“There are a lot of things that come into play when you add reinforcements,” he continues. “Typically, Reading Truck Body would prefer to install a mechanics body that fits a crane on a chassis that has a certifiable RBM, manufactured with continuous and predictable RBM from head to toe.”
Verify Clean Back of Cab
A clean back of cab and clean frame rails continue to be important, with different items to consider depending upon chassis size.
“Class 6 and above chassis can have vertical exhaust, oversized fuel tanks or DEF tanks that extend behind the cab and create mechanics body interference,” says Cook. “The position of the DEF tank sometimes makes installation on chassis below Class 6 a challenge and will need to be considered.”
“Nearly all of the Class 6 and above trucks still can have issues with clean back of cab,” says Schiermeyer. “Special care must be taken when ordering chassis to make sure a clean CA is maintained, or a gap is accommodated for with the wheelbase.”
Installations on low-cab forward trucks can be a challenge. “They have automatic transmission coolers that often come into interference,” notes Bonham. They have DEF tanks, air-to-air heat exchangers, exhaust systems and snorkels to help control the engine’s air management system and battery boxes that commonly interfere. This can make the installation quite cumbersome. The low-cab foward configuration allows very little additional room to place these products. However, they can be advantageous in congested areas given the tight turning radius.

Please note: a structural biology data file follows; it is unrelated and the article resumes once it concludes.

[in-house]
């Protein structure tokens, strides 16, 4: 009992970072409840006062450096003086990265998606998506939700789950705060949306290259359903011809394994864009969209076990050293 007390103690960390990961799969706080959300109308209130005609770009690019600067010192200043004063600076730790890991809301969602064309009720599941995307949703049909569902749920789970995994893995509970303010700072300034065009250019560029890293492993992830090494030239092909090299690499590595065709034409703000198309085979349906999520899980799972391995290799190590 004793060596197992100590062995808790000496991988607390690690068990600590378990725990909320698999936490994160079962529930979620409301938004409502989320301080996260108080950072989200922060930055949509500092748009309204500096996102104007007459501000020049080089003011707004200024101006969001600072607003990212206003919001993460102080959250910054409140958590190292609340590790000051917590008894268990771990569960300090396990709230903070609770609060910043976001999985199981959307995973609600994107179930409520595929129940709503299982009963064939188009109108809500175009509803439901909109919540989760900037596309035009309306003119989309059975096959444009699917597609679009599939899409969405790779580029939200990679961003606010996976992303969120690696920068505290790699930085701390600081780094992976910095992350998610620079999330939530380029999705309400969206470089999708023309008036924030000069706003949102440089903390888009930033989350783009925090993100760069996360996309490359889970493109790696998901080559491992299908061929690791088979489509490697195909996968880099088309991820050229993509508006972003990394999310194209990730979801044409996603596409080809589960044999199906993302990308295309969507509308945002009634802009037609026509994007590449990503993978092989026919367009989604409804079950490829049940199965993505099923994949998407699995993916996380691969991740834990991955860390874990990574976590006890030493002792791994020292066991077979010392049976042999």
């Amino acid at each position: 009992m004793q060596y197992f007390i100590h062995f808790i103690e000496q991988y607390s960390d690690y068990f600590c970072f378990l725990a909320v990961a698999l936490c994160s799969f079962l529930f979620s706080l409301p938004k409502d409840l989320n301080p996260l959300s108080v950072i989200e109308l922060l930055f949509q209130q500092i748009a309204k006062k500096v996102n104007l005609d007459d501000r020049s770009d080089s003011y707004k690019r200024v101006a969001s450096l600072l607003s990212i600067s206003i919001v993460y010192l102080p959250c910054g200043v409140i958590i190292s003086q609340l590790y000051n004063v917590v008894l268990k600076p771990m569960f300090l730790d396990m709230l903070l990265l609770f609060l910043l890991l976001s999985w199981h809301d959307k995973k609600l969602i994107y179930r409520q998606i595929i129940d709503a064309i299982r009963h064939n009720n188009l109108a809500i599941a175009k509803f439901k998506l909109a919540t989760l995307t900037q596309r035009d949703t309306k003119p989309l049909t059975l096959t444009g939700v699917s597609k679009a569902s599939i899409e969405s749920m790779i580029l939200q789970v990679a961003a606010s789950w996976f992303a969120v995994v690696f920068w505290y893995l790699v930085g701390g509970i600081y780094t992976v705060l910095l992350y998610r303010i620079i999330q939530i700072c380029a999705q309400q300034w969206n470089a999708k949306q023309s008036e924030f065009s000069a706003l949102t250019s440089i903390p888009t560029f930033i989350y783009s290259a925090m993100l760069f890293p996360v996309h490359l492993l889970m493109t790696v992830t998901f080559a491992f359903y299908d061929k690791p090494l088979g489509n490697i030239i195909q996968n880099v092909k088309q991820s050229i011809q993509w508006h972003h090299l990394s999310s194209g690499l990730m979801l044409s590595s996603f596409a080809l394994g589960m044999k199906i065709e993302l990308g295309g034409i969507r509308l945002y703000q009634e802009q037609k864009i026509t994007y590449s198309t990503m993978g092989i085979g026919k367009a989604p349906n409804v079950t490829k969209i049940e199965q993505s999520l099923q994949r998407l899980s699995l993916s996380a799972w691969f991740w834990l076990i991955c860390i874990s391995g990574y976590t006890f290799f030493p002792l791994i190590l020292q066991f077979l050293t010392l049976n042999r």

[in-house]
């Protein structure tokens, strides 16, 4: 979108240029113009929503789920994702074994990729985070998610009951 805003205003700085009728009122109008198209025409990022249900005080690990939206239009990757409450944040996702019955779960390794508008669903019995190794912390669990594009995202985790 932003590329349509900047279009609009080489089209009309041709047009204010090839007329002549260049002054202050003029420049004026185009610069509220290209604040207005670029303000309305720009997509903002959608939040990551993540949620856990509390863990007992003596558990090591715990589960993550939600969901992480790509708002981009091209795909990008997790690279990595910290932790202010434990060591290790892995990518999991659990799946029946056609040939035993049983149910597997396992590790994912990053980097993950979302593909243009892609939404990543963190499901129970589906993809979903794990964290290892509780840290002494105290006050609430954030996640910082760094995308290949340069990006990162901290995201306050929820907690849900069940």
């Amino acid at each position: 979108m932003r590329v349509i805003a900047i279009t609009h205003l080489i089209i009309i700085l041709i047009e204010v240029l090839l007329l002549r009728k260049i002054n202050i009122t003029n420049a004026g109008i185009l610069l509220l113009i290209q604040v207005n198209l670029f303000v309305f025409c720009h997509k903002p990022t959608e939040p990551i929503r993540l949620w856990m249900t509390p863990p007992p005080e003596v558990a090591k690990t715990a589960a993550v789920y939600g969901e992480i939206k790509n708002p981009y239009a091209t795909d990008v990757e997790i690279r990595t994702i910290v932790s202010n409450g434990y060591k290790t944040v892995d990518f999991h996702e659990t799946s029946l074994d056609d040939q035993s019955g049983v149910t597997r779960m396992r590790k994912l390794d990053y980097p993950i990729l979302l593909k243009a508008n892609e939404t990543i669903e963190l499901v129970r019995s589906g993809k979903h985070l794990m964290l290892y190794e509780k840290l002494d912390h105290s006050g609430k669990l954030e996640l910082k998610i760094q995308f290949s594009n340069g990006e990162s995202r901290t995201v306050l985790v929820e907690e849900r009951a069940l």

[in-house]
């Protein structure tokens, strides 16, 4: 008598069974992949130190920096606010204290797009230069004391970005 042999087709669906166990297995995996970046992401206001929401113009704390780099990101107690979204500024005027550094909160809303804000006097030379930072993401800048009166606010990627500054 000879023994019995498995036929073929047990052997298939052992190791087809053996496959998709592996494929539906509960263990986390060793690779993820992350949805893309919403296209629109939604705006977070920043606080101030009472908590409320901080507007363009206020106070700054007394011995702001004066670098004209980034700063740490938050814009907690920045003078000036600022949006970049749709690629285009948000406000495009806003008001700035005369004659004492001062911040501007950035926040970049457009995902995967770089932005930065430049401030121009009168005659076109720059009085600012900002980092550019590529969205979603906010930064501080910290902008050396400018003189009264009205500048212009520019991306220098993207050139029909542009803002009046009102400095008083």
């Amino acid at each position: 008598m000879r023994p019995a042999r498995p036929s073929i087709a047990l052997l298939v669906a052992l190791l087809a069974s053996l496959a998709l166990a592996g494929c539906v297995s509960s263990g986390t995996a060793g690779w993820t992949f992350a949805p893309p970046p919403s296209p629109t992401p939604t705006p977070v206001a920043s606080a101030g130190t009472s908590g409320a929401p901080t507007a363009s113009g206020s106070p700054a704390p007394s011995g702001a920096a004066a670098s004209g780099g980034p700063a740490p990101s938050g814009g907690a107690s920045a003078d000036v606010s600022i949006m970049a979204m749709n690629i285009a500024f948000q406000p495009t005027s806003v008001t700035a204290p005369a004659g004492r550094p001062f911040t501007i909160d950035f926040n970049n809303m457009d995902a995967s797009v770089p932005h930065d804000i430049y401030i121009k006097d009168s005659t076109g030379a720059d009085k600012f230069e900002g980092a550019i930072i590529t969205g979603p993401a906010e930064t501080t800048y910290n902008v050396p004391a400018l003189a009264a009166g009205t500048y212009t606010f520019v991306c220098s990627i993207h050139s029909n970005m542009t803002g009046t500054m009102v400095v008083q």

Used trucks can also prove challenging. “That is where the problems happen most often,” says Davison. “A guy finds a great deal on a truck and wants you to put a mechanics body on it.” For example, the exhaust, batteries and DEF tank are in the way and an extra-large fuel tank hangs 18 in. behind the cab. “He got a great deal on a chassis that was meant for a van box.”
Inspect the chassis and make sure the fuel tank is under the front steps, not in the rear, and the DEF tank and fill location are not going to interfere. “It is always best never to assume,” says Bonham. “A body builder’s guide is a great tool to determine any interference.”
There are many opinions about what type of suspension system works best on a mechanics truck. Many prefer the reliability of a mechanical suspension, while others tout the shock-absorbing ability of air suspension systems to prolong component life. Therefore, deciding between these systems is a choice best left to you and the provider of the mechanics truck body.